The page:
Mum and I weren’t close but, although this letter is short and to the point, the sentiments are genuine. It is also similar in content to the words I delivered at her cremation at Mortlake in September, 2012.
I want to thank you for four things:
First, for showing and teaching me to respect myself and others. You always dressed me smartly, I was never allowed to eat and drink in the street, I had perfect manners and always deferred to my ‘elders and betters’.
Next, for teaching and encouraging me to have a wide vocabulary and to enjoy language. I remember you reading to me and I still keep some of those first books – Ned the Lonely Donkey, Dusty and Baby Jesus – the latter still bearing the dirty mark on the image of the star where I would insist on covering it with my thumb every time we reached that particular page.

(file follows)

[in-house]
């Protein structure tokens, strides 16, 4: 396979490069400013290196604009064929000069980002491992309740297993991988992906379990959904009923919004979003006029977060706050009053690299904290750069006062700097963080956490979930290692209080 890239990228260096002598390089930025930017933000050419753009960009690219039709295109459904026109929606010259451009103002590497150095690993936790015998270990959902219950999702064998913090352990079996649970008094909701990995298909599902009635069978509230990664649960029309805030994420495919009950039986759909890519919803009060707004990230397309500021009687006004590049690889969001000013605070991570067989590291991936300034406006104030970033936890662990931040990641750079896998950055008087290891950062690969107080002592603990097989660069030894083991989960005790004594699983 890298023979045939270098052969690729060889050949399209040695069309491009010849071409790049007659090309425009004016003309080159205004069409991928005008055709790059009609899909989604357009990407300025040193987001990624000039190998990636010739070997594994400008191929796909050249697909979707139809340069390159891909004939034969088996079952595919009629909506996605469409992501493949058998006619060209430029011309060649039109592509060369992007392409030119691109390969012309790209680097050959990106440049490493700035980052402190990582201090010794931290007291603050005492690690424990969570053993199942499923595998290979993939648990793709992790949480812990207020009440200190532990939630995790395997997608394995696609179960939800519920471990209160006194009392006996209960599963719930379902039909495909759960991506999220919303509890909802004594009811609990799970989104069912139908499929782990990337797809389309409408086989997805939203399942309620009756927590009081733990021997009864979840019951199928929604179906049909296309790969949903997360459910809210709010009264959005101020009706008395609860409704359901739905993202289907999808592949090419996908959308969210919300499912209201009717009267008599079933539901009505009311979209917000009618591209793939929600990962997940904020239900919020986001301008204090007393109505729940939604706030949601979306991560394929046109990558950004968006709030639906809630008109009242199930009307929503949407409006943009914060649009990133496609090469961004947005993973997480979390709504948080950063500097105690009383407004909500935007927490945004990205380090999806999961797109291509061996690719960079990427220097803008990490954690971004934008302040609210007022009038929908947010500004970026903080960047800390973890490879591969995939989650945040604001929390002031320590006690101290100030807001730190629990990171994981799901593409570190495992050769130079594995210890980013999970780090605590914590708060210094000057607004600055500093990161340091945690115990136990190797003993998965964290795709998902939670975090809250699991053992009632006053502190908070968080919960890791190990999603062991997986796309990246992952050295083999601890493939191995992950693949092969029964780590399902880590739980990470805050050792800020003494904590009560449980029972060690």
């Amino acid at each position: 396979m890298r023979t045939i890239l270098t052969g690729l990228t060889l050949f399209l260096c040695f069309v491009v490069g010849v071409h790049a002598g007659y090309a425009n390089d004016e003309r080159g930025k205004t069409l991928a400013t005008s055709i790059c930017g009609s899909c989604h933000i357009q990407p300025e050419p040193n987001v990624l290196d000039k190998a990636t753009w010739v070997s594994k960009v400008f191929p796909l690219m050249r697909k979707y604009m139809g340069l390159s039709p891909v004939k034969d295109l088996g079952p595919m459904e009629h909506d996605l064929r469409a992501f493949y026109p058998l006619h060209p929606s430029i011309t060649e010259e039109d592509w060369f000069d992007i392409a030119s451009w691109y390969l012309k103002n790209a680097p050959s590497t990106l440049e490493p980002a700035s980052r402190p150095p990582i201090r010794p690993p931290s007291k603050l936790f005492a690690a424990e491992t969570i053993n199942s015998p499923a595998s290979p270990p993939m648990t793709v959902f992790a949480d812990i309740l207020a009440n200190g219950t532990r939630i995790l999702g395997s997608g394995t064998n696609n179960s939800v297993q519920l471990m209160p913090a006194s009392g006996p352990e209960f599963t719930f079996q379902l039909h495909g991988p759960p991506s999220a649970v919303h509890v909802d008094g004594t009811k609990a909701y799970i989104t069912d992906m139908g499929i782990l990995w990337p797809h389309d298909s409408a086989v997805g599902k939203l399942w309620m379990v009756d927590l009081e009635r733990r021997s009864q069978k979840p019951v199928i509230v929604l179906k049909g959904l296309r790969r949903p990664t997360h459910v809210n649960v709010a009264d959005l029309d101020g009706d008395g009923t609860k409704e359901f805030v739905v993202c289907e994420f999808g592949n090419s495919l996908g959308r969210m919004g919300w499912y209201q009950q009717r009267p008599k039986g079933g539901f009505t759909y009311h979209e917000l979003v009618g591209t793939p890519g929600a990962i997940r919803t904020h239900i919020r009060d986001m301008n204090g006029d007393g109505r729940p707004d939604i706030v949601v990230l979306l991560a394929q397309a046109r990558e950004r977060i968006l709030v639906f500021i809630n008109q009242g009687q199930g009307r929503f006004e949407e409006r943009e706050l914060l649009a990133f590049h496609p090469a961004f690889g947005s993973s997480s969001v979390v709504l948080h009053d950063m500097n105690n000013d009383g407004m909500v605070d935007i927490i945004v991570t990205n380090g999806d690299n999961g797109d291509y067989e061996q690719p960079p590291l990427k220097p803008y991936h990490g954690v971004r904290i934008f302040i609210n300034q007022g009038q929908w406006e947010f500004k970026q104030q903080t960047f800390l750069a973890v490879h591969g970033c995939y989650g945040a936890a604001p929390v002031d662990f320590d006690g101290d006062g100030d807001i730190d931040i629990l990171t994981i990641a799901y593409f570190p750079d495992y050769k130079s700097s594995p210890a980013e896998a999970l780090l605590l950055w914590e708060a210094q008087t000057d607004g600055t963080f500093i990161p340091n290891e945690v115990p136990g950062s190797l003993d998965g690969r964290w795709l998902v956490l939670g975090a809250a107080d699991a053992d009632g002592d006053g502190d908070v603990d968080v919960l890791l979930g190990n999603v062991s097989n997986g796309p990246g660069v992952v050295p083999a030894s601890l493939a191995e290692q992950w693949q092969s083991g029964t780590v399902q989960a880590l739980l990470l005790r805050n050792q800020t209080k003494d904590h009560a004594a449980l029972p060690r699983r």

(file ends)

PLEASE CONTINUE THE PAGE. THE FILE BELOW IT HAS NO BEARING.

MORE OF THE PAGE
You included me in adult social gatherings where I learned to listen and converse from an early age. In fact, with no siblings and few friends, I spent most of my time in older company, so it was perhaps not too surprising that I married at a young age, and a woman eight years my senior. What you began with me around the principles of respect, listening and language have been the bedrock of my career as a trainer and as someone to whom others now turn for advice and support.
Third, for looking after dad when he was ill for so many years. You were dutiful and committed to his needs when, at times, you must have been beside yourself with worry about him and what the future might hold for all of us.
Finally, thank you for playing football tirelessly with me on Southwick Hill, behind our home in Mile Oak. Poor dad was ill and was unable to play for much of the time, which I know was frustrating and upsetting for him. But you certainly stepped up: the summer holidays must have been particularly wearying, as I dragged you up there day after day. You did the shooting and I played in goal, fancying myself and my spindly limbs as the next Gordon Banks. You would have been well into your forties by then, and it must have taken it out of you.